how facts backfire
Much of this study’s results, though early, do not surprise me. I think I reached a similar qualitative conclusion many years ago simply by nature of being participant in, or party to, too many debates between people who weren’t quite ready to take a position and clearly defend it.
In conversation, pointing out and successfully identifying and eliminating inaccurate information is actually hard to do. It’s not exactly a new concept that statistics are manipulable, and even with Roambi, few people have charts at the ready, so confronting people in a conversational setting with verifiable statistics does two things:
- It raises the ante in the conversation, and the confronted person usually isn’t ready with their own charts/graphs/proof, which triggers defense mechanisms,
- Even if they’re intellectually willing to admit they had stored false information, you’ve caused a short circuit in their reasoning.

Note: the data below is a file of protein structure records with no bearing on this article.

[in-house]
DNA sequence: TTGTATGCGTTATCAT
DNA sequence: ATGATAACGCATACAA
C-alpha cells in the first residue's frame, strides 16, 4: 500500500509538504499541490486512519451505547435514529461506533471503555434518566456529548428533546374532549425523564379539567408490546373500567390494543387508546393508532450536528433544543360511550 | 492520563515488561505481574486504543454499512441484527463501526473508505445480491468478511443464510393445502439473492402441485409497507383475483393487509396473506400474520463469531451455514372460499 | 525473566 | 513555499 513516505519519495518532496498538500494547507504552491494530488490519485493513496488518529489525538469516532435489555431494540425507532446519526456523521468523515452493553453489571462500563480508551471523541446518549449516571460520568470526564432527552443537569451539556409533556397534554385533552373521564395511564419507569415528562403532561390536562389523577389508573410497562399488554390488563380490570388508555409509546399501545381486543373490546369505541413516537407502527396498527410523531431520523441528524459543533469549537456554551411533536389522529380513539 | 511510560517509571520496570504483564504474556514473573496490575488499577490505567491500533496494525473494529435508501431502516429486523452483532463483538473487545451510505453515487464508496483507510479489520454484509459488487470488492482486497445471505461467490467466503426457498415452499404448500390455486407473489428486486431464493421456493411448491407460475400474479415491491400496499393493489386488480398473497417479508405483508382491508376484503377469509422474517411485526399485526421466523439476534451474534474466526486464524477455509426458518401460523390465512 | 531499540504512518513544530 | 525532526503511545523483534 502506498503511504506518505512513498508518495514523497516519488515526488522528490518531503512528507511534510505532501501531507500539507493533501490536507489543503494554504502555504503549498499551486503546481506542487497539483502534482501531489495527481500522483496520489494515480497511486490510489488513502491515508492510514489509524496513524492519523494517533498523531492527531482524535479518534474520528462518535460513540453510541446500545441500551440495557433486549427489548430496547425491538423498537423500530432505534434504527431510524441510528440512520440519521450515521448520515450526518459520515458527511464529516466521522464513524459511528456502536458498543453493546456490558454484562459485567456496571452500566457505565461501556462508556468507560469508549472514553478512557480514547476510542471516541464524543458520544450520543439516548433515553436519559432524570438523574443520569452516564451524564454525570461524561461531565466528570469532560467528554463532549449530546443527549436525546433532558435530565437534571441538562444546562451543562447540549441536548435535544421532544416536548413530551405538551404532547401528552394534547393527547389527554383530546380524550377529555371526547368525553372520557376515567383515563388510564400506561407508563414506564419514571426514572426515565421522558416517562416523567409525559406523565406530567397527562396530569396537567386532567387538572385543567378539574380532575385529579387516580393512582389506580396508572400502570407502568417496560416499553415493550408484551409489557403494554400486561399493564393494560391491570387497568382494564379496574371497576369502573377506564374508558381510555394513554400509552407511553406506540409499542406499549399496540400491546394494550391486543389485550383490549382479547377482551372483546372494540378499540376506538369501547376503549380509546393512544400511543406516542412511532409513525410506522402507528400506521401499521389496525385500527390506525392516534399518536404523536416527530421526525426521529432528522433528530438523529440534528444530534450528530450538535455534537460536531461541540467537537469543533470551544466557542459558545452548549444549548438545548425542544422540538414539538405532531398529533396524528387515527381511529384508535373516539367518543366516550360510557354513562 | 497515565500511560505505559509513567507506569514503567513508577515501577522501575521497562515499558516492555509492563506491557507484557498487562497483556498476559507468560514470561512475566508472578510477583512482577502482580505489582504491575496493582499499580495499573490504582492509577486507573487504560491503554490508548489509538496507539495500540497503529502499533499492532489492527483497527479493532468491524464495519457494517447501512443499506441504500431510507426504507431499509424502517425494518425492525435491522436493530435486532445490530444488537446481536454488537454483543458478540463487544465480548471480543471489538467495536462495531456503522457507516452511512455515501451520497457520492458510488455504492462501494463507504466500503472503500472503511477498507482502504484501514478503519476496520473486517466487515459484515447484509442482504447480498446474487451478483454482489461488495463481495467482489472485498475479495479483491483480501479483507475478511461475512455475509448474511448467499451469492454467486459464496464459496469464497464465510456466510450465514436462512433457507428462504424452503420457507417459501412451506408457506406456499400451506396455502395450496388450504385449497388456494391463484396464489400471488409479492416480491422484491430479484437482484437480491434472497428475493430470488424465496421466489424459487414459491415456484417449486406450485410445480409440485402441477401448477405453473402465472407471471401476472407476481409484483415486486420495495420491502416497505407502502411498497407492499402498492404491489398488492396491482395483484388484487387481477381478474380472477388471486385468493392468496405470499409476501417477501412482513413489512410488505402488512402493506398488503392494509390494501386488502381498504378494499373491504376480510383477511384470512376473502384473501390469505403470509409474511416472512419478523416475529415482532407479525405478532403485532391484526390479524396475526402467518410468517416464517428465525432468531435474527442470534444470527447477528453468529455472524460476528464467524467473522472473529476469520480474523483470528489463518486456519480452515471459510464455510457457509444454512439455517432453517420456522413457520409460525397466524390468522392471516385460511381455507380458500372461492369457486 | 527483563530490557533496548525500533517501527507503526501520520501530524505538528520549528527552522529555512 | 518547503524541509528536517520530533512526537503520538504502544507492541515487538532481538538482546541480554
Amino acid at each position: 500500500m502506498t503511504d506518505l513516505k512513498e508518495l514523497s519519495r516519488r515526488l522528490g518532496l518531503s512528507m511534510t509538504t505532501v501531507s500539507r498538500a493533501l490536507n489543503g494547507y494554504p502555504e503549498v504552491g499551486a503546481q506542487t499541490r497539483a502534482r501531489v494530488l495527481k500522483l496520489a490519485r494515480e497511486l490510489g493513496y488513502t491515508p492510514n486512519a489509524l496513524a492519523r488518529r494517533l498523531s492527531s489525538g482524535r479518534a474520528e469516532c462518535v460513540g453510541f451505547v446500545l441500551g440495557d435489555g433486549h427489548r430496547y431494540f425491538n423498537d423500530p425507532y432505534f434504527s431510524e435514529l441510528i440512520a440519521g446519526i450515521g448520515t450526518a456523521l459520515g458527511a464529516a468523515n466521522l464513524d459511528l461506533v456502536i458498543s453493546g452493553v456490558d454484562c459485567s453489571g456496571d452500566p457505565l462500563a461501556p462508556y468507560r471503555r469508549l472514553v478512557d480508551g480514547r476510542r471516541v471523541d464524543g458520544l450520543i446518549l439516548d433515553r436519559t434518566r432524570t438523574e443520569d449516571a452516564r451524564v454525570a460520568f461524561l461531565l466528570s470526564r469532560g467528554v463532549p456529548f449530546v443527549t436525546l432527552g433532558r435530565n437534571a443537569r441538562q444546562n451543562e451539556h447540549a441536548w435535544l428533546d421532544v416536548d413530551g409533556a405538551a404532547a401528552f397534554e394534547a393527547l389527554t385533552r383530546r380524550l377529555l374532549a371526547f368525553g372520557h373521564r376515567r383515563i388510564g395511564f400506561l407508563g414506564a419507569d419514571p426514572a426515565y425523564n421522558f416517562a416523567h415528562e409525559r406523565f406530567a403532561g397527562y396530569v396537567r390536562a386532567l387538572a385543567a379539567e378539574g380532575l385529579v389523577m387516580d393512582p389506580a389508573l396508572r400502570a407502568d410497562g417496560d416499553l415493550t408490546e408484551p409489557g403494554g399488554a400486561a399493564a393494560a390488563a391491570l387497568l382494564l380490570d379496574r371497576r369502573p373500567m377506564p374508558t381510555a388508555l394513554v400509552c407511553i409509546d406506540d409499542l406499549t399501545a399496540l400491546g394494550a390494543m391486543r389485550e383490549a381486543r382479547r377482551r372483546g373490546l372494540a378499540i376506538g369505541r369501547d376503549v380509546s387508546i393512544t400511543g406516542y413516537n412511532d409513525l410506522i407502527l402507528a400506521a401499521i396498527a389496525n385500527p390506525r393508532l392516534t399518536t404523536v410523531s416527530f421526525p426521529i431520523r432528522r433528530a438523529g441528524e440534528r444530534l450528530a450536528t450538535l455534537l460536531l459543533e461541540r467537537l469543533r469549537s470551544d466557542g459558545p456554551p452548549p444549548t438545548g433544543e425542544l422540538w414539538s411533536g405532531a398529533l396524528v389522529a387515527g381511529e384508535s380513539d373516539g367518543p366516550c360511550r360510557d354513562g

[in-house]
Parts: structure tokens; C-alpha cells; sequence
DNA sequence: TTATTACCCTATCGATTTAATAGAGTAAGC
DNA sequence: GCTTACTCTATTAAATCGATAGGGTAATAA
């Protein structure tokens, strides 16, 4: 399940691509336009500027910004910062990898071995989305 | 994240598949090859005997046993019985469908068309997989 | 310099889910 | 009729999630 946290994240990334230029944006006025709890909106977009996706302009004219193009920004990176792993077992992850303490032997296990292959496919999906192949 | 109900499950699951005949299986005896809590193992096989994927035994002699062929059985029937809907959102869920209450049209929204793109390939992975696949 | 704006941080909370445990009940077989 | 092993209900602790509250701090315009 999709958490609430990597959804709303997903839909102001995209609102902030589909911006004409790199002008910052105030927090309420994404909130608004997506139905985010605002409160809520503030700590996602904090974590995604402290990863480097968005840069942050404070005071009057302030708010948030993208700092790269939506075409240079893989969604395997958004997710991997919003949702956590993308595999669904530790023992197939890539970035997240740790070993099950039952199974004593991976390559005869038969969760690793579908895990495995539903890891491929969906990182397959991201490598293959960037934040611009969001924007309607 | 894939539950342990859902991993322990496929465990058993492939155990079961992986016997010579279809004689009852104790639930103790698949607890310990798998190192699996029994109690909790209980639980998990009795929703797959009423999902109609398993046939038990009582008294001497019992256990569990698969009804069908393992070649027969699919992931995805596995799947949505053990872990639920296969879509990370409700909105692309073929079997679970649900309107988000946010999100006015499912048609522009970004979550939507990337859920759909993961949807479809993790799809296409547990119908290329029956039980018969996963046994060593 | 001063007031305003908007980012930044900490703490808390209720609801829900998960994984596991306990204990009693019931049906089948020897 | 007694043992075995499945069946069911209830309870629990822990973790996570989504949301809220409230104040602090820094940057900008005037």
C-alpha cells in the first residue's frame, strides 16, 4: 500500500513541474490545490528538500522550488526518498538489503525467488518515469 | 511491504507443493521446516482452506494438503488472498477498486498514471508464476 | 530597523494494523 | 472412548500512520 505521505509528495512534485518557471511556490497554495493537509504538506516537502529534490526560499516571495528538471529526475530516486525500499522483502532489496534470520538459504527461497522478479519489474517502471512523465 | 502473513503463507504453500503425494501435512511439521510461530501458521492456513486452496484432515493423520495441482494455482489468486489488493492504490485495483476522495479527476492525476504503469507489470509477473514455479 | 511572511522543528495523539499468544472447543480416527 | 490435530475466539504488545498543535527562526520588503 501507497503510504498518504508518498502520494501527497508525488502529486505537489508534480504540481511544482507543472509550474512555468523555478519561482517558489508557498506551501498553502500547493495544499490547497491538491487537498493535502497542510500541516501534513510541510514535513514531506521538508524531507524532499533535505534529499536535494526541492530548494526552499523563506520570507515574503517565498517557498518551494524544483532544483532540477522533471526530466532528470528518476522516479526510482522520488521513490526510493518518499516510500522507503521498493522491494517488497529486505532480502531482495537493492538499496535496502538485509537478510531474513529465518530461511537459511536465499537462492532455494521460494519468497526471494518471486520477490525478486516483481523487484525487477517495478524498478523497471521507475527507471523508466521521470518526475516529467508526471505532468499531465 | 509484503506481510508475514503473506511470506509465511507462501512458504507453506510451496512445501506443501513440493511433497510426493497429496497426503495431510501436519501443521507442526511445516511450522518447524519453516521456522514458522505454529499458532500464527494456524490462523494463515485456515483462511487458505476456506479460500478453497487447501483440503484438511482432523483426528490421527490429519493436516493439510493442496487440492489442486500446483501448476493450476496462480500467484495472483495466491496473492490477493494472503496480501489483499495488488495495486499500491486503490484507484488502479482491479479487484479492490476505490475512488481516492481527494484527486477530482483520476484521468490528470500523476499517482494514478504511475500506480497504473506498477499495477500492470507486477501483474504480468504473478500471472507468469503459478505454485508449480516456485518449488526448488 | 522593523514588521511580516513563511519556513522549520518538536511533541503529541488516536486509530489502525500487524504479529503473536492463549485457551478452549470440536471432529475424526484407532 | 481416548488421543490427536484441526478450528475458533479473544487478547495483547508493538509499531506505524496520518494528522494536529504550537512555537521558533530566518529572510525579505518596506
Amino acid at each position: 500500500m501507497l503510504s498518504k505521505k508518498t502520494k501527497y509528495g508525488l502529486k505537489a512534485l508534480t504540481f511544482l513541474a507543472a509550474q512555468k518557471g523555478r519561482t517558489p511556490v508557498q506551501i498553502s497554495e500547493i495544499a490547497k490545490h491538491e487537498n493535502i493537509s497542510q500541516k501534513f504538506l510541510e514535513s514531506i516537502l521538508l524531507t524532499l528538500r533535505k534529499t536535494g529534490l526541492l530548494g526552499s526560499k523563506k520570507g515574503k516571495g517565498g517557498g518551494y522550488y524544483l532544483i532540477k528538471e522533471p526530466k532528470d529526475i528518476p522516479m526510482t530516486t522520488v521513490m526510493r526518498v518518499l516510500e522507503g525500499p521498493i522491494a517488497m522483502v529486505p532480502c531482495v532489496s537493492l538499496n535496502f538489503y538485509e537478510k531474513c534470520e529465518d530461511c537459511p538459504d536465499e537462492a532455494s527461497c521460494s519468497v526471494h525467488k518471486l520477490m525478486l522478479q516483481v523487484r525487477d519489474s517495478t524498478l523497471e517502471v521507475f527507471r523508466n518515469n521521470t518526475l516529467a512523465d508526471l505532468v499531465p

Cue a quick existential crisis, here rendered in Stoppardian explicated internal monologue:
Who told me this? Dad? Aunt Nancy? Professor Hornblower? Jon Stewart? I think it was Aunt Nancy!
Did she lie to me?
Did she lie to me on purpose?
Oh god, she saw me at the swimmin’ hole and told me it was normal! She explained Euclidean Geometry to me!
I never checked her facts! I got a D in Geometry! Oh Crap!
She watches The View! AHHHHHHHHHHHH!
*cue some sort of 1960s MOOG sound effect meant to depict the tumbling jenga tower of our character’s world view.*
In the current world of curated knowledge and fast skimming, people are coming to trust the people delivering data as validation of the data itself, much like a politician relies on their staffers to read & digest legislation. We then double that trust by freely dropping statistics, quotes and facts into our lives that we personally have not investigated — they’ve been ‘repped’ by someone we’ve decided to trust.
As the story mentions, we live in an unprecedented age of information access, but yet misinformation and rumor have grown to match. I think a lot of the misinformation is accidental, but that doesn’t defray the ultimate point: humans trust people more than facts. If we learn something we took as fact is untrue, it forces us to call into question its source. That’s not easy.